At some point this will have to ease up, are whites going to move further and further out to remain in a majority white district? I don't have an answer, just looking at the reality of where demographic statistics meet the real time daily grind of where people live and why. As much as I am open and non-judgmental toward any person regardless of their skin color, I have to be honest and say I wouldn't send by kids to a school where their race would be out numbered, 3 to 1, 4 to 1, 5 to 1, etc, etc. Is this racism against sheer numbers vs. the individual?

I hope those of you who have read my posts for the past 5 years of visiting this site will take into account what I have posted before and not sling any mud. I offer all this up because I think it plays into the OP. The northern parts of DeKalb are incorporating for various reasons, but underneath it, one has to be honest and say that these neighborhoods are looking at what is happening in the county as a whole and want to maintain areas that do not become overwhelmingly minority. Am I wrong? Willing to be shown that I am off base on any of this if it can be done so in a constructive manner.
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Old 10-19-2012, 05:43 PM
 
Location: Georgia native in McKinney, TX
6,926 posts, read 9,626,329 times
Reputation: 5357
Quote:
Originally Posted by AcidSnake View Post
I grew up at the conclusion of white flight in South Dekalb. The few white childhood friends that I had pretty much split by the 3rd grade. From then on it was James Crow Jr. time...

It certainly would've been nice for me to have known what it would've been like to actually grow up truly knowing & having a casual friendship with white people, instead of the superficial & often pretentious relationships I have with them today.

Despite the multiracial experience I've had in college, it's really hard to genuinely deal with diverse people as a grown up when you haven't had the opportunity to learn about & be used to the quirks, tics, cultural habits, and desires of said people as a child.

At a certain point in the childhood-to-adult process, we human beings will inevitably develop many presumptions & numerous bias filters that in many cases, can often be insurmountable.

I personally think that for those reasons is why black people & white people are at many times worlds apart, when it comes to figuring out what type of government is necessary for survival & thriving. It's probably why there will always be acrimony when it comes to the city-hood process in Georgia, especially in metro Atlanta.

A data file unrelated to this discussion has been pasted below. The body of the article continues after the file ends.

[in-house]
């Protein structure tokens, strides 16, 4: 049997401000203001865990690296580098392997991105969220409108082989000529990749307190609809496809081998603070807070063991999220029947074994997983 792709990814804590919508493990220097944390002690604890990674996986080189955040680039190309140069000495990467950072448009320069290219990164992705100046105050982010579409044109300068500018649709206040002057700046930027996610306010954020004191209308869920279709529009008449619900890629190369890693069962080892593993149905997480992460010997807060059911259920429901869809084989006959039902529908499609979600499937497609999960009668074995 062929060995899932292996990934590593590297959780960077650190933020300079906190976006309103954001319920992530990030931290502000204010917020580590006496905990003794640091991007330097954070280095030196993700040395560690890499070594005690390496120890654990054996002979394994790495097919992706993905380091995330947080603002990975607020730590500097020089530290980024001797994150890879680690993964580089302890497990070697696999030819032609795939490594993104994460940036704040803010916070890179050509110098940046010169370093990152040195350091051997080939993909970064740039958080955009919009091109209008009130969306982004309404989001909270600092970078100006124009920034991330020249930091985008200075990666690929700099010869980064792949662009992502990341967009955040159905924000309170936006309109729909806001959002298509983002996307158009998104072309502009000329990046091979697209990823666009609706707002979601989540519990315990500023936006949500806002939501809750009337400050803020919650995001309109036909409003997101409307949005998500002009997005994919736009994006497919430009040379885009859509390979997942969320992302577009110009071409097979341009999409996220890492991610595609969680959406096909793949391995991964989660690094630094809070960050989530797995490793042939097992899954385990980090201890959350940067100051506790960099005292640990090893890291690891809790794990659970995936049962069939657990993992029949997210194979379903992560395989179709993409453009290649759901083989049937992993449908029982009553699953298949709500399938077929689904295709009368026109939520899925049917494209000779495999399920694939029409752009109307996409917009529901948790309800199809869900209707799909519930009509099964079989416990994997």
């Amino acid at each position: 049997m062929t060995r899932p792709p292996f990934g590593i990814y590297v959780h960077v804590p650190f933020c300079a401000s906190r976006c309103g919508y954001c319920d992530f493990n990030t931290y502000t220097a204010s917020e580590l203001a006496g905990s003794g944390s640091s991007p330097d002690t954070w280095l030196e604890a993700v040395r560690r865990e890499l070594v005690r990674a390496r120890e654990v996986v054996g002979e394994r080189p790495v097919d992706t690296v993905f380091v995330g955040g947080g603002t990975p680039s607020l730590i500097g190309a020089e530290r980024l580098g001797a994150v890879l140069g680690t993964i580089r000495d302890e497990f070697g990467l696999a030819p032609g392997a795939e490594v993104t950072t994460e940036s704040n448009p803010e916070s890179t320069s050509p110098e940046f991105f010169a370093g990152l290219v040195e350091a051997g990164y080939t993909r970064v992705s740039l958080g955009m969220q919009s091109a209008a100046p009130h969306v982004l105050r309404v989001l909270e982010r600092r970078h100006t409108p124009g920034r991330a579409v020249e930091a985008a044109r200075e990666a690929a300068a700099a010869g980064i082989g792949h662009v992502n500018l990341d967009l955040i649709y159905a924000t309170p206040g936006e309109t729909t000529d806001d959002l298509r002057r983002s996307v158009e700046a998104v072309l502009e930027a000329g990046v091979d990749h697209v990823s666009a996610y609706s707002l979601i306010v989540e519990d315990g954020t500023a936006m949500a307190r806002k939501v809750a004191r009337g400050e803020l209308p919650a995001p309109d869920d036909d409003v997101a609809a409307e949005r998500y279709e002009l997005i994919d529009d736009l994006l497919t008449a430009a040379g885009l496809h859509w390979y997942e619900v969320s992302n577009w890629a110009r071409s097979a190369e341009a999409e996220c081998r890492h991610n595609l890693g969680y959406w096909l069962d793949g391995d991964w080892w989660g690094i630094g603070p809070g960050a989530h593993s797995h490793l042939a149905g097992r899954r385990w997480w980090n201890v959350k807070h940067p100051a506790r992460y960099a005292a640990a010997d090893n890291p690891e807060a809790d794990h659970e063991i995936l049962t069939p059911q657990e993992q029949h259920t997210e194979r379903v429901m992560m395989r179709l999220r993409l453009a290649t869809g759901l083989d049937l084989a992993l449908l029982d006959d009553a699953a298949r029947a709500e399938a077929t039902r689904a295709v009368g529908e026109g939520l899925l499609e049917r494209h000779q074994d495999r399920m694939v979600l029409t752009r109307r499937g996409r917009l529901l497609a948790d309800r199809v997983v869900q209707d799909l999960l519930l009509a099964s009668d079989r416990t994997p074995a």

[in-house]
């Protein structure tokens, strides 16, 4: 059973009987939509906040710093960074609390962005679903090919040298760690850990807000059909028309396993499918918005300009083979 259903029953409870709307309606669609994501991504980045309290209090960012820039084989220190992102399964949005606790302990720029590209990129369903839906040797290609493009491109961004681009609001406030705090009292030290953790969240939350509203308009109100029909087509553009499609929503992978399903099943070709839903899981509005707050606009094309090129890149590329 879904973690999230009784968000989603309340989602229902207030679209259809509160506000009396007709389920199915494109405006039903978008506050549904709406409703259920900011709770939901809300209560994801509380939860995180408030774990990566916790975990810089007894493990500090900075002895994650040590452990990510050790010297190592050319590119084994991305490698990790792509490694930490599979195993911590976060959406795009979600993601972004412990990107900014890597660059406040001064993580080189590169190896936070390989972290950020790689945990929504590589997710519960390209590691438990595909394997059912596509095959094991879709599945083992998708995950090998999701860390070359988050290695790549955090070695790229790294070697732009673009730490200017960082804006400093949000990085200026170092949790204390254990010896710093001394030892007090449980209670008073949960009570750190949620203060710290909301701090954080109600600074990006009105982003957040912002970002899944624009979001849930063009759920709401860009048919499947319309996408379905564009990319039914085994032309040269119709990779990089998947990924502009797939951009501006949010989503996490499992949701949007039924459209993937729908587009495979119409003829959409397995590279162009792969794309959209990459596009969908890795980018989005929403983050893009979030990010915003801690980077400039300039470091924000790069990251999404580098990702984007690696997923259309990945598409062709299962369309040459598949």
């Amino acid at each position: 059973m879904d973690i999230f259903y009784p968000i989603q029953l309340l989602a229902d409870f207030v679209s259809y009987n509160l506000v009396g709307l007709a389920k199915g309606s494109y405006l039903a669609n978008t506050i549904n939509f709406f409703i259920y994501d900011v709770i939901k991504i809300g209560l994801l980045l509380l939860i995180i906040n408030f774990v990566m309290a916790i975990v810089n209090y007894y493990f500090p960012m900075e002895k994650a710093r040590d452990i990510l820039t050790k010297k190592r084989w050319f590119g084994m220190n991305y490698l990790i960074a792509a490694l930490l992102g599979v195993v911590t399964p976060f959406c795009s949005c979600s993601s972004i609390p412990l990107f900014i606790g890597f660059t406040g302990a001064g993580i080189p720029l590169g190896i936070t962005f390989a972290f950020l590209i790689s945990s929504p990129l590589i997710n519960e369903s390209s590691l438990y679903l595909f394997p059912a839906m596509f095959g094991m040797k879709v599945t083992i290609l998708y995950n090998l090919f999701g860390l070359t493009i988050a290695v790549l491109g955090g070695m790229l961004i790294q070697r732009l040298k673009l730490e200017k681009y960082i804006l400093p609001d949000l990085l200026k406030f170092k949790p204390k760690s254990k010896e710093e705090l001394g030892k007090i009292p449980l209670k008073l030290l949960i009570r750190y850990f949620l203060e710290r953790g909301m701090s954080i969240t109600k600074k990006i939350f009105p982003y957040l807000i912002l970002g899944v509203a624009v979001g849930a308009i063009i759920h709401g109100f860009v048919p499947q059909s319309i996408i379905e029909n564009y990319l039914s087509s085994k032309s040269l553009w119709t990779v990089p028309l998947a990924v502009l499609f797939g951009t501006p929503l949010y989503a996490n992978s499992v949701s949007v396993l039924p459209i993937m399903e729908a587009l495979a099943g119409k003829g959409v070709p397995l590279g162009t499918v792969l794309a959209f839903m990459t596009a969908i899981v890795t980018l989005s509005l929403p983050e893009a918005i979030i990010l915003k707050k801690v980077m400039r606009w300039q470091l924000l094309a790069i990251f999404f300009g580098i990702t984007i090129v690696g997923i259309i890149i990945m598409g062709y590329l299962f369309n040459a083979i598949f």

There is just too much bad history in Georgia, and there yet to be a true reckoning from this sordid history.
Posted my last one before I read this. This is why I am glad I grew up in small town Georgia. After integration, us black and white kids had to co-exist and we did so remarkably well considering. Hogansville, GA in 1970, the year of complete integration across Georgia, was a small mill town with no white-flight academy. A handful of the upper crust did send their kids to private school in LaGrange, but the vast majority of us stayed in the local schools. Was it a seamless transition? Minor skirmishes here and there, but from my fourth grade viepoint (ath the time) we did alright. We weren't a suburban area where uprooting to the other side of town was an option. I did grow up appreciating the black culture of the time and I am sure the black students I went to school with got what you are saying here was not offered to you.

Maybe its time to get back to smaller towns.
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Old 10-19-2012, 06:09 PM
 
Location: Atlanta, GA (Dunwoody)
2,047 posts, read 3,882,734 times
Reputation: 957
Quote:
Originally Posted by Newsboy View Post
Lee County has school buses -- very crappy school buses. I covered multiple wrecks involving their drivers, including one that sent 20+ kids to the hospital.

Again, a huge difference in the culture of Alabama vs. Georgia. In this stay, local boards of education are required BY LAW to provide bus service to ALL STUDENTS who live beyond 1.5 miles of a school. Because it is mandated, the state foots most of the bill for buses, drivers and fuel.
Well Constitutionally Alabama is not even required to provide an education. Those type things linger when you have a 300k word constitution.
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Old 10-21-2012, 11:49 AM
 
28,183 posts, read 24,769,791 times
Reputation: 9570
Quote:
Originally Posted by AcidSnake View Post
I grew up at the conclusion of white flight in South Dekalb. The few white childhood friends that I had pretty much split by the 3rd grade. From then on it was James Crow Jr. time...

It certainly would've been nice for me to have known what it would've been like to actually grow up truly knowing & having a casual friendship with white people, instead of the superficial & often pretentious relationships I have with them today.

Despite the multiracial experience I've had in college, it's really hard to genuinely deal with diverse people as a grown up when you haven't had the opportunity to learn about & be used to the quirks, tics, cultural habits, and desires of said people as a child.

At a certain point in the childhood-to-adult process, we human beings will inevitably develop many presumptions & numerous bias filters that in many cases, can often be insurmountable.

I personally think that for those reasons is why black people & white people are at many times worlds apart, when it comes to figuring out what type of government is necessary for survival & thriving. It's probably why there will always be acrimony when it comes to the city-hood process in Georgia, especially in metro Atlanta.

There is just too much bad history in Georgia, and there yet to be a true reckoning from this sordid history.
Good post, Acid. There is still much work to do, on all sides.